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NPR headquarters in Washington, D.C.
Political activist James O'Keefe's latest undercover project took aim at NPR. Outgoing fundraising executive Ron Schiller was taped without his knowledge.
NPR's then-senior vice president for fundraising Ron Schiller is seen and heard on a videotape released this morning telling two men who were posing as members of a fictitious Muslim Action Education Center that:
-- "The Tea Party is fanatically involved in people's personal lives and very fundamental Christian — I wouldn't even call it Christian. It's this weird evangelical kind of move."
-- "Tea Party people" aren't "just Islamaphobic, but really xenophobic, I mean basically they are, they believe in sort of white, middle-America gun-toting. I mean, it's scary. They're seriously racist, racist people."
-- "I think what we all believe is if we don't have Muslim voices in our schools, on the air ... it's the same thing we faced as a nation when we didn't have female voices." In the heavily edited tape, that comment followed Schiller being told by one of the men that their organization "was originally founded by a few members of the Muslim Brotherhood in America." There's no sign in the edited tape that Schiller reacted in any way after being told of the group's alleged connection to an Islamic group that appeared to be connected with Egypt's Muslim Brotherhood.
-- That NPR "would be better off in the long run without federal funding," a position in direct conflict with the organization's official position.
Schiller is also heard laughing when one of the men jokes that NPR should be known as "National Palestinian Radio."
NPR, as you'll see below, has called Schiller's comments appalling.
The video comes from Project Veritas, and is another in political activist James O'Keefe's undercover exposes (he most prominently took on ACORN — the Association of Community Organizations for Reform Now). In the video, Schiller and NPR institutional giving director Betsy Liley are at lunch in Washington with two Project Veritas "investigative reporters" identified as Shaughn Adeleye and Simon Templar, who posed as "Ibrahim Kasaam and Amir Malik." They were allegedly interested in having their organization donate $5 million to NPR. O'Keefe's organization says the recording was made on Feb. 22.
The edited video is a little more than 11 minutes long. Project Veritas has posted the two-hour uncut version here (update at 11:50 a.m. ET: you no longer need a Vimeo Plus account to view it).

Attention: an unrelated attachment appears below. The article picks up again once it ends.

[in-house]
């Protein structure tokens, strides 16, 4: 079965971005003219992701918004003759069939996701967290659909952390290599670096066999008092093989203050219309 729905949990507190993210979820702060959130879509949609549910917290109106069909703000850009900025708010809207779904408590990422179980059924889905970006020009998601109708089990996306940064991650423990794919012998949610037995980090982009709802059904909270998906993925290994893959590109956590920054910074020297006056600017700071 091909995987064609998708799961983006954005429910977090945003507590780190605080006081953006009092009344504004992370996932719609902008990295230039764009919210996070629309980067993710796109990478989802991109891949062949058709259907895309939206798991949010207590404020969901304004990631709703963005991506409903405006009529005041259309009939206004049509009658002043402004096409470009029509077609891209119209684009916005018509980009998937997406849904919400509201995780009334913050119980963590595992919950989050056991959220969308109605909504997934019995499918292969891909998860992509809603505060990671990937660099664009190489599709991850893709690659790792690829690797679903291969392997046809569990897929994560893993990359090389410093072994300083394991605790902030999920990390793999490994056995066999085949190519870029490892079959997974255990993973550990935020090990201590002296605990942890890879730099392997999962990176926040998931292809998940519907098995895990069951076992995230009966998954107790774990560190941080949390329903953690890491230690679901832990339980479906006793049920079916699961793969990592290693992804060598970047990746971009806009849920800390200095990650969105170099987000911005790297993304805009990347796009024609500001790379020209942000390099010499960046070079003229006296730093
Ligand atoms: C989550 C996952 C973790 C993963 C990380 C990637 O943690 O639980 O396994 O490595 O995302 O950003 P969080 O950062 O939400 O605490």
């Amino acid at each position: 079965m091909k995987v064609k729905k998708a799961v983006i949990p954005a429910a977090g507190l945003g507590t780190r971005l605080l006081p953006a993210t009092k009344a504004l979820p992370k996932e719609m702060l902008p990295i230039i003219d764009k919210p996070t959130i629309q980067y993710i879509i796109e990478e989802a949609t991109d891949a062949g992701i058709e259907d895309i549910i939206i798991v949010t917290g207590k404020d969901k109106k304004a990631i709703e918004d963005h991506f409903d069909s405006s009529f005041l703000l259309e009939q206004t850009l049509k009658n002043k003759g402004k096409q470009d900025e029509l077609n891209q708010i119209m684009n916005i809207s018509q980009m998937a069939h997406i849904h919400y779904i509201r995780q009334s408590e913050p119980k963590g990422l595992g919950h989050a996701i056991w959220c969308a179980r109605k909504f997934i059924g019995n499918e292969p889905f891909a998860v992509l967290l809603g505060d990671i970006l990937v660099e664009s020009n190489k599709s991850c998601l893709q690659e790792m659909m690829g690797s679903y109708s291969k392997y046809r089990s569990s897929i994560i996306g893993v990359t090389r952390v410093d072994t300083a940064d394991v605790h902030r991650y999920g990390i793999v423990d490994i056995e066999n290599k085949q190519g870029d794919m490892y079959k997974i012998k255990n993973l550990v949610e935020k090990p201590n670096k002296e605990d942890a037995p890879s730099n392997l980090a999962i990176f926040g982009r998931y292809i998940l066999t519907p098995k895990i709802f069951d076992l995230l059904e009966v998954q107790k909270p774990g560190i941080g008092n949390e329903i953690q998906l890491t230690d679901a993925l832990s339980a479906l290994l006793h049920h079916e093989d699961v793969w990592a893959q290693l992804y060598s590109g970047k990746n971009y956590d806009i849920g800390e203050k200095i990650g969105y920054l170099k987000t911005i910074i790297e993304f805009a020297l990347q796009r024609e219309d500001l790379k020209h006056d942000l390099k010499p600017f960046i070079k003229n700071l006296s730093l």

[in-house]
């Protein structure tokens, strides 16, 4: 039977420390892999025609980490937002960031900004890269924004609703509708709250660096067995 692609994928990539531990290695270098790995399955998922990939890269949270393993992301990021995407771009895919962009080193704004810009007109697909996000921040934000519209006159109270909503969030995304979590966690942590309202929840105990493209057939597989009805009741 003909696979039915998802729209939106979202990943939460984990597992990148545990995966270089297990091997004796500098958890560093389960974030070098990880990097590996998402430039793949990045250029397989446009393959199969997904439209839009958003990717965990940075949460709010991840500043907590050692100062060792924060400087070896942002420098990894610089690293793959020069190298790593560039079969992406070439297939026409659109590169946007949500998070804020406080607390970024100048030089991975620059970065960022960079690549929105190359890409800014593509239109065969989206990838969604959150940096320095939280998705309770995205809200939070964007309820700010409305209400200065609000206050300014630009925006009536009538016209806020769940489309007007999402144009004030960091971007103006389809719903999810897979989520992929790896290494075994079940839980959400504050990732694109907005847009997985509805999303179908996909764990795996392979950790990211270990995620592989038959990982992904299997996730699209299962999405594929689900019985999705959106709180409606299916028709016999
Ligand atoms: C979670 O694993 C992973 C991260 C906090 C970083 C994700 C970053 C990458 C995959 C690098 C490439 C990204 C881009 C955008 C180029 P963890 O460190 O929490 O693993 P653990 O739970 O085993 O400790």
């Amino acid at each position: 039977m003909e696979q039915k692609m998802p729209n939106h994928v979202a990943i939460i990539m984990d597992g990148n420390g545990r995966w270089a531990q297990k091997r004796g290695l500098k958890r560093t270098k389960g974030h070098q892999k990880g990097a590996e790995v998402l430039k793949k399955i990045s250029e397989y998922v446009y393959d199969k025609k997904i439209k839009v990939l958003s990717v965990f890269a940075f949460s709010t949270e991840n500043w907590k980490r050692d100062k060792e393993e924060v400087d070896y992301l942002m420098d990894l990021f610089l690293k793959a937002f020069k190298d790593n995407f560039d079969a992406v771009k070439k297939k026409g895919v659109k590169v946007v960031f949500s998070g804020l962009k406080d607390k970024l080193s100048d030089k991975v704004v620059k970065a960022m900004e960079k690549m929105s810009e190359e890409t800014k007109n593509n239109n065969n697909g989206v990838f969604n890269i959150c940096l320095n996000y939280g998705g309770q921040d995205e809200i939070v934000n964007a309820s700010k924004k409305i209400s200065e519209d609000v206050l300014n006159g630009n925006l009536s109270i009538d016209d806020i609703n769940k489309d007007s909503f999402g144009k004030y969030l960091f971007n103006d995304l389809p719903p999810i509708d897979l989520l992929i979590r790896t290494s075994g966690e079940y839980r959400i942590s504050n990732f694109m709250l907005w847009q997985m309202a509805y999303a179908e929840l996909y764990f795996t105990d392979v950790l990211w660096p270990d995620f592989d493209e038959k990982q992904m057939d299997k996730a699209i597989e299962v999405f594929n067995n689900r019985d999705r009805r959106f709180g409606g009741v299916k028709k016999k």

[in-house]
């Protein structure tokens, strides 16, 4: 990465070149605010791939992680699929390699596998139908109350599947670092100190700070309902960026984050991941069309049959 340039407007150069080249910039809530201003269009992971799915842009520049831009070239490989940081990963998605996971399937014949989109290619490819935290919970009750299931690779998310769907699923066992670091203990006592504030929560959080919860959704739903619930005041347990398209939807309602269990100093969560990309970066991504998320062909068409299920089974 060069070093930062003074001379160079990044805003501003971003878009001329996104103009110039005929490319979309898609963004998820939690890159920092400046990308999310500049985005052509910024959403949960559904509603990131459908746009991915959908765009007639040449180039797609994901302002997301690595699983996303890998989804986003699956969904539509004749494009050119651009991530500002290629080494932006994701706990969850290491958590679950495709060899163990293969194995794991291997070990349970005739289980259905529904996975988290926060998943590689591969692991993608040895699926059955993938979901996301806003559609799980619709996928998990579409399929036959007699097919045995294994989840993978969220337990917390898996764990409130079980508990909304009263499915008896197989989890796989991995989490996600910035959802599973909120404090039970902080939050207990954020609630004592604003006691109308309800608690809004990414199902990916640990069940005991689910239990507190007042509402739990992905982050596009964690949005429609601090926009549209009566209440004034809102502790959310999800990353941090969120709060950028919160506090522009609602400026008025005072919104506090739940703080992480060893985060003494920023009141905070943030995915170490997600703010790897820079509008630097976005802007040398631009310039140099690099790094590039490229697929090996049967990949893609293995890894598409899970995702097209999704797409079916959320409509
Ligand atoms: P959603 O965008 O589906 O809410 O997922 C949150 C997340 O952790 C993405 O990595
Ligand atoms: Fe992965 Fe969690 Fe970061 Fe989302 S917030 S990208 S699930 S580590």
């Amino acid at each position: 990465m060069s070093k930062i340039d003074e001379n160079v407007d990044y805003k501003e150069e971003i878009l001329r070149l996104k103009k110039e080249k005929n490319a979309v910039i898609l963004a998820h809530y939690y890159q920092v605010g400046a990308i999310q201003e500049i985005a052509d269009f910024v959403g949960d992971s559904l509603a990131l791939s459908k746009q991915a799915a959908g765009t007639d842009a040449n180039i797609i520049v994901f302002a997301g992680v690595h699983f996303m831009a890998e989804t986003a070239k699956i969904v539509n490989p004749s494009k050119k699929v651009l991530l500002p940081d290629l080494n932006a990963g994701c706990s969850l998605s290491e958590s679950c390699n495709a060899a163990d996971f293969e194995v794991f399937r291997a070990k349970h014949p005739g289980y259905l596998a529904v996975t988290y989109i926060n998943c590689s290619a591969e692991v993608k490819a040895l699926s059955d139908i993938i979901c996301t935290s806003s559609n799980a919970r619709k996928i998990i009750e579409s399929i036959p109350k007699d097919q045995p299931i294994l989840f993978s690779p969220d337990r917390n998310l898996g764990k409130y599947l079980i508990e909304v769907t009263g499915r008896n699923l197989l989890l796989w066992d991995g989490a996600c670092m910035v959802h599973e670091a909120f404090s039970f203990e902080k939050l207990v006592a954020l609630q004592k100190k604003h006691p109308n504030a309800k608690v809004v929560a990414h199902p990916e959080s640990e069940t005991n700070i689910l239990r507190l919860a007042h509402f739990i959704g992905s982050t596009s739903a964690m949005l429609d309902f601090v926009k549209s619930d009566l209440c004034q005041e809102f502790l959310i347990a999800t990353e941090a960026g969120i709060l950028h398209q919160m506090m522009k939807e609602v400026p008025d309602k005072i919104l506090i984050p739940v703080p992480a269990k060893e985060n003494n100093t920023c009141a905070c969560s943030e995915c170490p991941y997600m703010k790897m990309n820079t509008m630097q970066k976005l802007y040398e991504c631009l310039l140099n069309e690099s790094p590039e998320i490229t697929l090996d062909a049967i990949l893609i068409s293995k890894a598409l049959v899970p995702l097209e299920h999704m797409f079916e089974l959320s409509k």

Schiller (no relation to NPR CEO Vivian Schiller), announced last week that he is leaving NPR to become director of the Aspen Institute Arts Program. In his position at NPR, Schiller was not involved in editorial decisions.
Dana Davis Rehm, NPR's senior vice president of marketing, communications and external relations, has released this statement:
"The fraudulent organization represented in this video repeatedly pressed us to accept a $5 million check, with no strings attached, which we repeatedly refused to accept.
"We are appalled by the comments made by Ron Schiller in the video, which are contrary to what NPR stands for.
"Mr. Schiller announced last week that he is leaving NPR for another job."
Our colleague David Folkenflik is pursuing comments from Schiller, O'Keefe and other parties to the story. We will be updating as the story develops.
Daily Caller was among the first to report on this.
Update at 11:35 a.m. ET. David Folkenflik has filed his first report on this for the NPR Newcast. His report was introduced with this lead-in:
"NPR's chief fundraising executive, Ron Schiller, was caught on tape criticizing conservatives and saying NPR would be better off without federal financial support. As NPR's David Folkenflik reports, his remarks were captured as part of a video sting at a time when NPR is under public assault."
Then David followed with this:
"Today's tapes, produced by the conservative political activist James O'Keefe, show Schiller and NPR fundraiser Betsy Liley talking with two men over lunch in late February at an upscale Washington cafe.
"Schiller said the federal funding was vital for local member stations.
"The men present themselves as representing a Muslim organization and appear to be critical of what they said was Zionist influence in the media.
"NPR called Schiller's remarks appalling, but in a statement said, quote, 'The fraudulent organization represented in this video repeatedly pressed us to accept a $5 million check, with no strings attached, which we repeatedly refused to accept.'
"Ron Schiller announced just last week that he was leaving NPR after 18 months for a job with the Aspen Institute close to his Colorado home."
Update at 11:12 a.m. ET: NPR's Dana Davis Rehm has told members stations that "there is no connection between the video and [Ron Schiller's] decision to leave NPR." Copyright 2011 National Public Radio. To see more, visit http://www.npr.org/.